• The average FICO score in the U.S hit 711 in 2020, an all-time high.
  • Approximately 16% of Americans have a credit score between 600 and 659.
  • Close to 60% of the U.S population have a credit score of 700 or higher.


  • There are three main credit bureaus in the U.S: Equifax, Experian, and TransUnion, each collecting and reporting on borrowers’ credit history.
  • Alongside FICO, another credit scoring model, VantageScore, was developed in 2006 by the three major credit bureaus.
Is A 650 Credit Score Good


Q: Can I improve my 650 credit score?

A: Absolutely! By making on-time payments, reducing your debt, maintaining low credit card balances, and keeping credit inquiries to a minimum, you can improve your 650 credit score over time.

Q: How long does it take to improve a 650 credit score?

A: Credit scores take time to improve, and the time it takes to increase your score varies based on the individual’s financial circumstances. Generally, responsible credit behavior should result in a higher credit score within 6-12 months.

Q: Can I get a personal loan with a 650 credit score?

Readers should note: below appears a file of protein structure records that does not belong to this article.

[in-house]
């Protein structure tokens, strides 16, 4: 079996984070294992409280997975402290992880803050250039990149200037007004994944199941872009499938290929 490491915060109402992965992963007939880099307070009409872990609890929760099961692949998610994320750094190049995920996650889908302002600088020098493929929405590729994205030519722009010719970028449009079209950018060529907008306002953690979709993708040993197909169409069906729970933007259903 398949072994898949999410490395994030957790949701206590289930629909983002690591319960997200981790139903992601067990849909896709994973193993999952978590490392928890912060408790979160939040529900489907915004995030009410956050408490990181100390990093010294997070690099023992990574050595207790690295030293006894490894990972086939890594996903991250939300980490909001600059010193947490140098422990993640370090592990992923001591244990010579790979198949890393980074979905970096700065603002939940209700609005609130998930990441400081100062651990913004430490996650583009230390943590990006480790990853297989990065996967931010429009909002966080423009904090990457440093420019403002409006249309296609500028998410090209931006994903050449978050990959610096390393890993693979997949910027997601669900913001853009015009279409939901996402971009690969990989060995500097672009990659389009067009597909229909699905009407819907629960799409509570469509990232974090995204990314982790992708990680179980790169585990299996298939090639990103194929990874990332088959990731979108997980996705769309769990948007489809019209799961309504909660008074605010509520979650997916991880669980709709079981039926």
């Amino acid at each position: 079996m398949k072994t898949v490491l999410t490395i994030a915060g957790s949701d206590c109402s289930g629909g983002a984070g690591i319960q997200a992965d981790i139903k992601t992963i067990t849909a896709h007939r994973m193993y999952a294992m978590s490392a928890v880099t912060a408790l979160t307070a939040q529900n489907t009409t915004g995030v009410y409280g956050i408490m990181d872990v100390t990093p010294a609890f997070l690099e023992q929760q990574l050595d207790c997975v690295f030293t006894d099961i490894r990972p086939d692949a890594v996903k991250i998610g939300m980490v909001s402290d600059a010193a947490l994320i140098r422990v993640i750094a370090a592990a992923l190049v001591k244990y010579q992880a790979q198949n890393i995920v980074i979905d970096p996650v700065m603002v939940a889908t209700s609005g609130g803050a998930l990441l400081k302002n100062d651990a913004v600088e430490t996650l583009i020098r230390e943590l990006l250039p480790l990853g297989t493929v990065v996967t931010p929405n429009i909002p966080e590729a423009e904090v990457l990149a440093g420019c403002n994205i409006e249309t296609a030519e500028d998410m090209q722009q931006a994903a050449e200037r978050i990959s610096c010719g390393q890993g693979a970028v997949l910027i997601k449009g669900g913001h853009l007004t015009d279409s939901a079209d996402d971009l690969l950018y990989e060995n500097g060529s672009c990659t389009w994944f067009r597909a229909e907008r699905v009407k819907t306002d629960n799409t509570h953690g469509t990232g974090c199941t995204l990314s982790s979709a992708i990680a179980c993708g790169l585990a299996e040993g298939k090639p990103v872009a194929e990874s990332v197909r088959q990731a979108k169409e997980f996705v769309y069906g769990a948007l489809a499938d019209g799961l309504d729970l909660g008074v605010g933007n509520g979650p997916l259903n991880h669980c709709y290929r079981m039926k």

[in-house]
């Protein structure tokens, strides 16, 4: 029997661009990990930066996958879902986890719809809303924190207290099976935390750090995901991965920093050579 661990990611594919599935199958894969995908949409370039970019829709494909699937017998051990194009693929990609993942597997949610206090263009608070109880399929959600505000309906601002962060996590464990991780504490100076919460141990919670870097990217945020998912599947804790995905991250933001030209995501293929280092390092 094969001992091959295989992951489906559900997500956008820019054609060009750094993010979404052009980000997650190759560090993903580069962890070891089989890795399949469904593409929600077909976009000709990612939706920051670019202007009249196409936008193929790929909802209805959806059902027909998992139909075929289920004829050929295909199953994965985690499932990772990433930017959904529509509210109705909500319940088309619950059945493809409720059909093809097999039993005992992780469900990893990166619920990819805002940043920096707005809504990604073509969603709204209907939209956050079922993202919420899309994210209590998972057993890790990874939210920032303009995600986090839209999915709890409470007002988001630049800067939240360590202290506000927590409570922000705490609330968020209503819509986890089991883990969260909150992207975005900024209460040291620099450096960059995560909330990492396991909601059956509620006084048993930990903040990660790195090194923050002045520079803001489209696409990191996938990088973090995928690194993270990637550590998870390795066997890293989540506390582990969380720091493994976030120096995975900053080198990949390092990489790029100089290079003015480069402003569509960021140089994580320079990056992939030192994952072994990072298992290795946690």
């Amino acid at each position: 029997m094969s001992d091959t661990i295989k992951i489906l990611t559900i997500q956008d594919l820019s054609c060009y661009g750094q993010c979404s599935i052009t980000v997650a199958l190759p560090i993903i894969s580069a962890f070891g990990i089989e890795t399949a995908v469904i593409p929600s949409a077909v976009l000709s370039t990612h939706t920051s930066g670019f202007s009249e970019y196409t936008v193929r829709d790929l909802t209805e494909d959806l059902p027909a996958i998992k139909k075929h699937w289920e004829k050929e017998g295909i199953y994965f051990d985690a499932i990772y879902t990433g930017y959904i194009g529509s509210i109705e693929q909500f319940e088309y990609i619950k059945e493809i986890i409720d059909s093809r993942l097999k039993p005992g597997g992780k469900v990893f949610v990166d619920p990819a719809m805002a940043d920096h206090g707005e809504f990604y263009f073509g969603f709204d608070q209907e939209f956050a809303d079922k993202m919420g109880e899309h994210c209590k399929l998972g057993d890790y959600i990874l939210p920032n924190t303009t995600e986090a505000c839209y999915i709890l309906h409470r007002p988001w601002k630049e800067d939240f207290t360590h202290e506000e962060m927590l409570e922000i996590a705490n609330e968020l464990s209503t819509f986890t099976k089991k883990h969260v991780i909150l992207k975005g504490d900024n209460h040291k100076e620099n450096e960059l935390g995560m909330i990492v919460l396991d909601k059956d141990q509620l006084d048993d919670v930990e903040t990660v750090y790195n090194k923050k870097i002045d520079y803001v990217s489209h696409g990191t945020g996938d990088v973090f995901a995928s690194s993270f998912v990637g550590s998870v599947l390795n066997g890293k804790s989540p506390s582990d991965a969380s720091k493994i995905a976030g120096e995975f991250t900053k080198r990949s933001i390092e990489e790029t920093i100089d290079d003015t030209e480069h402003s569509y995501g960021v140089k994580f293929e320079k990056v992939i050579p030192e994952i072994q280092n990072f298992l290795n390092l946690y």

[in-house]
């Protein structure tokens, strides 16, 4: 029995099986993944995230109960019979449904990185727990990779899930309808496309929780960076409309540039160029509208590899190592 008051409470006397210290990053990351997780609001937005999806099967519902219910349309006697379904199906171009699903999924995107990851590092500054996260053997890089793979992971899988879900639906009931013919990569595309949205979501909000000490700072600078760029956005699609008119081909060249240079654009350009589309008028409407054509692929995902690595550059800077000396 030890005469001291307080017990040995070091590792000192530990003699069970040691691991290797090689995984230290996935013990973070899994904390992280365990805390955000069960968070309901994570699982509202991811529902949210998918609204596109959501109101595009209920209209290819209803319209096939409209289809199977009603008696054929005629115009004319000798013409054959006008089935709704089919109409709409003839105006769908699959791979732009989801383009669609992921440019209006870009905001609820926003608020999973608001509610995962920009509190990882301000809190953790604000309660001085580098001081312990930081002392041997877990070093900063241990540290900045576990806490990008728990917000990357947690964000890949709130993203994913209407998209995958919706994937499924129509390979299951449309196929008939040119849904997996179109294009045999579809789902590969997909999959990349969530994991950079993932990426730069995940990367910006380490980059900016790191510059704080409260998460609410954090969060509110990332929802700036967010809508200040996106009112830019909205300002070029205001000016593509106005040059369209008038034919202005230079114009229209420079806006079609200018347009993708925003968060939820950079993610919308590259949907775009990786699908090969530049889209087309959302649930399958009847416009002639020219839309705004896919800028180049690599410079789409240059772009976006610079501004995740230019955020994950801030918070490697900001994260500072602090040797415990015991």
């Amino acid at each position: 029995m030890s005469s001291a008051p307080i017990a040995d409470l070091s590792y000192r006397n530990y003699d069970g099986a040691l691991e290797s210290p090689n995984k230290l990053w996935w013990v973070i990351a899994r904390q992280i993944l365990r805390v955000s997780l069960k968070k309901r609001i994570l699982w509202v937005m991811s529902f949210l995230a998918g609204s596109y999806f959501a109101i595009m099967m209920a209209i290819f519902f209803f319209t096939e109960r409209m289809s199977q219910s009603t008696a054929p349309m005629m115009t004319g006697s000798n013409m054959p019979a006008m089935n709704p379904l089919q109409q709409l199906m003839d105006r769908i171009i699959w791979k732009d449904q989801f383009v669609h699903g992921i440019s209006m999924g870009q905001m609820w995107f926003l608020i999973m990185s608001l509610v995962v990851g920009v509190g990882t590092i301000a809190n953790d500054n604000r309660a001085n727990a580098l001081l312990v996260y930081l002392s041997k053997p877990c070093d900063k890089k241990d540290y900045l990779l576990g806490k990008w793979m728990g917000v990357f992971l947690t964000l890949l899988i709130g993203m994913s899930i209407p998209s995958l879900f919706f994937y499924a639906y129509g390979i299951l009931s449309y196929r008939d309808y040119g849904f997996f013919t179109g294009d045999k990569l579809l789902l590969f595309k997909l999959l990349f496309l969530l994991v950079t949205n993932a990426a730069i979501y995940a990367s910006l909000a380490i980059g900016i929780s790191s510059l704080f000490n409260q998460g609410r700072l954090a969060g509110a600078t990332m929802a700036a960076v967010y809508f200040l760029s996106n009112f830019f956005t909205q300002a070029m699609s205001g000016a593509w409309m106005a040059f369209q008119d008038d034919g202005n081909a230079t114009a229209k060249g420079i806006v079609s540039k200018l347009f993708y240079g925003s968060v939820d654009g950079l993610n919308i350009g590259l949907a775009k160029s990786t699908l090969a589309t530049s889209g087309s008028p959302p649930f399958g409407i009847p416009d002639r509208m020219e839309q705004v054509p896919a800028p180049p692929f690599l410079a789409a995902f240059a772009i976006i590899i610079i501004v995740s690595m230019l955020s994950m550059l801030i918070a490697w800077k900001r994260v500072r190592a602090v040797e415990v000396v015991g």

A: Yes, you can qualify for a personal loan with a 650 credit score. However, it’s important to shop around for the best interest rates and terms available. Online lenders, credit unions, and banks are viable options to explore.

Q: Does having a 650 credit score mean I’ll pay higher insurance premiums?

A: Some insurance companies use credit scores to determine risk and set policy premiums. Having a 650 credit score may result in higher insurance premiums, but various factors contribute to the final rate, including driving history, claims history, and location.

With a 650 credit score, making informed decisions and using credit responsibly will have a positive impact on your financial future. From home loans to credit cards, take the time to consider the best options available to you and always shop around for the best interest rates and terms. And most importantly, remember that improving your credit score is a long-term commitment that will reward you with countless financial opportunities.

Mortgage Rater Editorial, led by seasoned professionals with over 20 years of experience in the finance industry, offers comprehensive information on various financial topics. With the best Mortgage Rates, home finance, investments, home loans, FHA loans, VA loans, 30 Year Fixed rates, no-interest loans, and more. Dedicated to educating and empowering clients across the United States, the editorial team leverages their expertise to guide readers towards informed financial and mortgage decisions.